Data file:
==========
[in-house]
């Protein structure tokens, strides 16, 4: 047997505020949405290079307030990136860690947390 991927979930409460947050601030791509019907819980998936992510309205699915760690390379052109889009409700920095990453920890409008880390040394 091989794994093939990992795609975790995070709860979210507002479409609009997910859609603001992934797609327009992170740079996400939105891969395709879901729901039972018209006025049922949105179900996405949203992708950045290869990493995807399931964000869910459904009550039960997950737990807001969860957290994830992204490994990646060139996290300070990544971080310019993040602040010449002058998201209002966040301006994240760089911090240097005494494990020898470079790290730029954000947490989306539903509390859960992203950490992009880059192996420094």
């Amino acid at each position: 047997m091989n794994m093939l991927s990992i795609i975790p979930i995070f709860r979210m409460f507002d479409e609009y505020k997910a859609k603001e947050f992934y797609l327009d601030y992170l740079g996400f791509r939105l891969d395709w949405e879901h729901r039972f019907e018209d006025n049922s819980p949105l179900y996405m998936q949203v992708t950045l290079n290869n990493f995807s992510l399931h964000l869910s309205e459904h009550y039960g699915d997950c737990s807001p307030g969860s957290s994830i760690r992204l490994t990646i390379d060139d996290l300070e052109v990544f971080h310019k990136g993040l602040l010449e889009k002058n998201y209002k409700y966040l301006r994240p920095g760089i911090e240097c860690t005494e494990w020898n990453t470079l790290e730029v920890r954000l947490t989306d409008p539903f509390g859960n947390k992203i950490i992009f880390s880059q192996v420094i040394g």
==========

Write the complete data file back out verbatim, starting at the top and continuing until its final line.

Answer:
[in-house]
């Protein structure tokens, strides 16, 4: 047997505020949405290079307030990136860690947390 991927979930409460947050601030791509019907819980998936992510309205699915760690390379052109889009409700920095990453920890409008880390040394 091989794994093939990992795609975790995070709860979210507002479409609009997910859609603001992934797609327009992170740079996400939105891969395709879901729901039972018209006025049922949105179900996405949203992708950045290869990493995807399931964000869910459904009550039960997950737990807001969860957290994830992204490994990646060139996290300070990544971080310019993040602040010449002058998201209002966040301006994240760089911090240097005494494990020898470079790290730029954000947490989306539903509390859960992203950490992009880059192996420094």
């Amino acid at each position: 047997m091989n794994m093939l991927s990992i795609i975790p979930i995070f709860r979210m409460f507002d479409e609009y505020k997910a859609k603001e947050f992934y797609l327009d601030y992170l740079g996400f791509r939105l891969d395709w949405e879901h729901r039972f019907e018209d006025n049922s819980p949105l179900y996405m998936q949203v992708t950045l290079n290869n990493f995807s992510l399931h964000l869910s309205e459904h009550y039960g699915d997950c737990s807001p307030g969860s957290s994830i760690r992204l490994t990646i390379d060139d996290l300070e052109v990544f971080h310019k990136g993040l602040l010449e889009k002058n998201y209002k409700y966040l301006r994240p920095g760089i911090e240097c860690t005494e494990w020898n990453t470079l790290e730029v920890r954000l947490t989306d409008p539903f509390g859960n947390k992203i950490i992009f880390s880059q192996v420094i040394g």